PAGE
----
accelerated tauopathy in the retina of transgenic P301S tau mice exposed to
repetitive mild traumatic brain injury
P, Hitt D, Marsh-Armstrong N, Koliatsos VE. Exp Neurol. 2015; ahead of print.
injury (mTBI) accelerates tauopathy among
mice genetically predisposed to tau build up.
recent years, we’ve heard about the possible relationship between repetitive
mild traumatic brain injury (mTBI) within contact and collision sports and chronic traumatic encephalopathy (CTE) – an aggregation of the protein tau in tangles or tauopathy. However, not all
exposed athletes develop this condition. Thus, genetic factors may play a role
in the risk of developing CTE because genes code for proteins (for example, tau
protein) that respond to mechanical stress. Therefore, the authors tested
whether mice, who were prone to tauopathy because of changes in the tau gene,
would experience accelerated onset of tauopathy after mTBI. The authors used 5-week old (adolescent to
young adult age) mice. These mice were exposed to different mTBI regimens: single
head impact, 4 head impacts (4 impacts on 4 separate days), 12 head impacts (3
repetitive impacts on 4 different days), or no head impacts (control). Four
mice were included in each group. The authors measured neurological function
using the neurological severity score, which uses a 10-point scale system to assess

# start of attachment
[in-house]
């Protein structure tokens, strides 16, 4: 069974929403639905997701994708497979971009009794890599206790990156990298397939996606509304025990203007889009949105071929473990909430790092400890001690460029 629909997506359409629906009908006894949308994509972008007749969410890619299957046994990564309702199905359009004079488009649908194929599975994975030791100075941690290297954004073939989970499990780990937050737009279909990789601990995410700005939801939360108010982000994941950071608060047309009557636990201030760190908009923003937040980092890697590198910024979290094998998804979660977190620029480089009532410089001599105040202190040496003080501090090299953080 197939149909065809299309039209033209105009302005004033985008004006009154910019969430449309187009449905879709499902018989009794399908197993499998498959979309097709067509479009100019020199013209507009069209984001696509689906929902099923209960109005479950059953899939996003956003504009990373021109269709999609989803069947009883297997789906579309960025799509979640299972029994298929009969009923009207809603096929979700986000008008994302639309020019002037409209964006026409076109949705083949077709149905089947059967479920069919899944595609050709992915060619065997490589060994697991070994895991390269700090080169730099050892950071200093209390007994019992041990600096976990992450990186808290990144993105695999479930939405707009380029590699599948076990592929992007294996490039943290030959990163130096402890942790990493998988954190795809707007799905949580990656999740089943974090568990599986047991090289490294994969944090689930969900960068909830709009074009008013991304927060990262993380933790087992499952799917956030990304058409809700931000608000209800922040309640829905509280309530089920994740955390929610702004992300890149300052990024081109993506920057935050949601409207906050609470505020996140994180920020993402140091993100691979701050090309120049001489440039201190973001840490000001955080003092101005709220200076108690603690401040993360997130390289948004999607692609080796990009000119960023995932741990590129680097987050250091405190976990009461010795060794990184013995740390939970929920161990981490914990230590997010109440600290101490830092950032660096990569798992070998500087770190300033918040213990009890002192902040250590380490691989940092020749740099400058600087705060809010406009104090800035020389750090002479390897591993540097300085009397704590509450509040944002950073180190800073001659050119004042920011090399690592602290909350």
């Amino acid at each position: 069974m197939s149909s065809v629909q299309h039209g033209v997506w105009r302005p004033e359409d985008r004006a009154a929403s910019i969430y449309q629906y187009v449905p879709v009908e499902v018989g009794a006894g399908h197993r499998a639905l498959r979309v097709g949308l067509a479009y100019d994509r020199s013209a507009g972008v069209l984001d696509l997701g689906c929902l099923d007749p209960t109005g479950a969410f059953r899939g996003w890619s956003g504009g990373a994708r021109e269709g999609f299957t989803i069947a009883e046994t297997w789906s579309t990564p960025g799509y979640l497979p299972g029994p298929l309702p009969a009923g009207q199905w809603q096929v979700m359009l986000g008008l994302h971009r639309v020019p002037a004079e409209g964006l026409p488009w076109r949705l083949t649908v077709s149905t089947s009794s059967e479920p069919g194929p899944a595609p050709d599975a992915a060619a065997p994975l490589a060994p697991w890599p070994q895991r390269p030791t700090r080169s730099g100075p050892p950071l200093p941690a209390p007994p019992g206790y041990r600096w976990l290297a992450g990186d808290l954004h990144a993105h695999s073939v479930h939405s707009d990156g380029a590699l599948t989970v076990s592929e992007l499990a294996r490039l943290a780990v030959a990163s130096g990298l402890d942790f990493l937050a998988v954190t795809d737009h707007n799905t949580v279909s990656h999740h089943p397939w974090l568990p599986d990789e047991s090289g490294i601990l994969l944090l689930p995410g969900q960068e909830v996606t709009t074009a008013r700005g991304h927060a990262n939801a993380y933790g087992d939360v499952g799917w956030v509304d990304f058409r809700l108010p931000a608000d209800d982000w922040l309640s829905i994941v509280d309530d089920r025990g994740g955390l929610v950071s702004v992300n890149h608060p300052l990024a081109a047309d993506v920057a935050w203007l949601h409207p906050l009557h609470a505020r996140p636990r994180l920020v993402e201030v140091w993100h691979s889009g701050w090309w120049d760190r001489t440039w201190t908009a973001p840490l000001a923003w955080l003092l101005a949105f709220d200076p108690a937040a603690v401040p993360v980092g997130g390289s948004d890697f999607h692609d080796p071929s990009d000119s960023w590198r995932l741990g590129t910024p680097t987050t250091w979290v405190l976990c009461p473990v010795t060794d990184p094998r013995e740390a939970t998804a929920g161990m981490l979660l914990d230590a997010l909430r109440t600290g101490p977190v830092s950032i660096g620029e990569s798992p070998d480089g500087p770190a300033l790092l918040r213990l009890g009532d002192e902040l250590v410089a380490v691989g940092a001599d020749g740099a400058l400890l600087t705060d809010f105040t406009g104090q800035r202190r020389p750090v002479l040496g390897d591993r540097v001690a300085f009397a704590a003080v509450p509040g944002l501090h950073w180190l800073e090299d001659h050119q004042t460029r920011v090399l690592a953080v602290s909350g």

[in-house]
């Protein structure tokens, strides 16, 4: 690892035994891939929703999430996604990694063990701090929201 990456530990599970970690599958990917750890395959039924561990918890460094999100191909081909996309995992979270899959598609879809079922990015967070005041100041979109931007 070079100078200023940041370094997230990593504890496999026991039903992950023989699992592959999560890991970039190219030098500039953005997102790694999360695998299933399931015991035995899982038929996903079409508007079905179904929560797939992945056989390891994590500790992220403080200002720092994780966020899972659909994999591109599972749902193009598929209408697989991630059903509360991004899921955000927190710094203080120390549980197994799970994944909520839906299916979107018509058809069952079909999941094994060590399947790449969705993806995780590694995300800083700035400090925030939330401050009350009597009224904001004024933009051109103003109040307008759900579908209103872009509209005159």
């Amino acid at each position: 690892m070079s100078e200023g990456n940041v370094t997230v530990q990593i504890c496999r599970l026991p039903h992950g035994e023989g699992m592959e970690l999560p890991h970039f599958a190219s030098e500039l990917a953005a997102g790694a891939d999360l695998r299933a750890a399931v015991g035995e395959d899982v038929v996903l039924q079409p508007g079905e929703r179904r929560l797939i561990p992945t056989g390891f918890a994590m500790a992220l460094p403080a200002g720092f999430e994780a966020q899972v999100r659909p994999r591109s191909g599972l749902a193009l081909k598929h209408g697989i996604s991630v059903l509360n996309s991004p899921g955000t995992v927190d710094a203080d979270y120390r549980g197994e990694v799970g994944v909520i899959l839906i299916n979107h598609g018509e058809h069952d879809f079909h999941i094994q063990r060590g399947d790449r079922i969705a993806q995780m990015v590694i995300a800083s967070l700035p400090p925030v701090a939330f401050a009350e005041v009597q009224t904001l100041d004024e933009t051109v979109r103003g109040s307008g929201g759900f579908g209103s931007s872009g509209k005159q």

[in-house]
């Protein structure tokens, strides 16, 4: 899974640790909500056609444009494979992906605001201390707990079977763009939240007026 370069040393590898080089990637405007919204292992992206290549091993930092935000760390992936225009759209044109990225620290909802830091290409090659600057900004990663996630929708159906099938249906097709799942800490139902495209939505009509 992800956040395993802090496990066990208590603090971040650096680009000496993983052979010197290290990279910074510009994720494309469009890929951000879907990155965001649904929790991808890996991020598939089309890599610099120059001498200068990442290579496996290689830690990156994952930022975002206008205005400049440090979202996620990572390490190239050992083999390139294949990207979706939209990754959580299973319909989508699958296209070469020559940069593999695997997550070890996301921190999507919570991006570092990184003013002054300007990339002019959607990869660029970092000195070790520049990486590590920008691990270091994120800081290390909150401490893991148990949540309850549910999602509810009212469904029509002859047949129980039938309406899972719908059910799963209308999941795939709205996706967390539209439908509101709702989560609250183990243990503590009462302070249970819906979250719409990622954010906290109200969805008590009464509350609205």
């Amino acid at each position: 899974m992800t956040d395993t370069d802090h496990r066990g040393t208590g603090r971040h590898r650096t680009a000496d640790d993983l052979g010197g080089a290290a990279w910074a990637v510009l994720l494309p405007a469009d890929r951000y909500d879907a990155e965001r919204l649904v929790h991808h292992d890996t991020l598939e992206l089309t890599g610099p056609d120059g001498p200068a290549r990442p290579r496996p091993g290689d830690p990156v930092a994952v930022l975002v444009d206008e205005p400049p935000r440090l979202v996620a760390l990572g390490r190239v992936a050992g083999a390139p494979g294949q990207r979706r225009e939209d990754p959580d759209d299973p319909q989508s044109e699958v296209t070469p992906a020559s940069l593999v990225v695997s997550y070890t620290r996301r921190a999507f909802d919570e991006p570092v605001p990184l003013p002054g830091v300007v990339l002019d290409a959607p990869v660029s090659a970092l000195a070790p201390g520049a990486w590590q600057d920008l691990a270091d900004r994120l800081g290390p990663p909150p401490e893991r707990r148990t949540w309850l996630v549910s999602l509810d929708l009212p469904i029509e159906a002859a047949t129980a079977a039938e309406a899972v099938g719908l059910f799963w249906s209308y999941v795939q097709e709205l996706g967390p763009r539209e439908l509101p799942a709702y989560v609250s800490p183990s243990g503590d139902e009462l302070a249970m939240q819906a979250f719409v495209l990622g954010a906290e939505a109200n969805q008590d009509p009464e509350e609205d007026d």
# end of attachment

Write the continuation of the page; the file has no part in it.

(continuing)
neurobehavioral outcomes in rodents after a brain injury. Once the mouse
completed his/her head impact protocol the authors dissected and preserved brain
tissues to observe differences between groups. Among mice susceptible to
tauopathy, the density of tau in a vulnerable region increased 20 fold with one
mTBI hit, over 50 fold with 4 mTBI hits, and 60 fold with 12 mTBI hits compared
with susceptible mice without an mTBI. There was very little tau observed in
the vulnerable region in sham mice compared with those in the injured groups.
There were no differences in tau build up in the cerebral cortex (a region not
commonly affected with tauopathy) between the 4-impact and 12-impact regimen
groups. The number of hits was a factor related to tauopathy. The authors had
previously demonstrated that mice, who are not genetically predisposed to
tauopathy, lack evidence of tauopathy after mTBI.
susceptible to tauopathy a single mTBI event may have an effect on the
progression of tauopathy, but repetitive injury has an even greater effect. The
absence of an excessive buildup of tau in cortex between sham and mTBI groups
may suggest that the accelerated tauopathy after repetitive mTBI is not a
generic property of the susceptible brain. Instead it may be tied to brain
regions undergoing more stress. The authors demonstrated that mice genetically
prone to tau buildup develop higher amounts of tau, especially with more head
impacts. Determining genetic risk factors could help develop therapeutic agents
to alter tau buildup and help us council athletes who are genetically susceptible
for diseases associated with repetitive head impacts such as CTE. At this time,
medical professionals need to be aware of the risks of repetitive head impacts,
and educate their athletes about the risks like CTE. This study is a nice
reminder that not everyone will get CTE but it is critical that we discover why
some patients do.
When you educate athletes about concussion, do you mention long-term problems
like CTE? Do you think athletes would be more likely to report head impacts if
they knew it could lead to a long-term disease like CTE?
by: Jane McDevitt, PhD
by: Jeff Driban
Xu L, Ryu J, Nguyen JV, Arena J, Rha E, Vranis P, Hitt D, Marsh-Armstrong N, & Koliatsos VE (2015). Evidence for accelerated tauopathy in the retina of transgenic P301S tau mice exposed to repetitive mild traumatic brain injury. Experimental Neurology, 273, 168-176 PMID: 26311071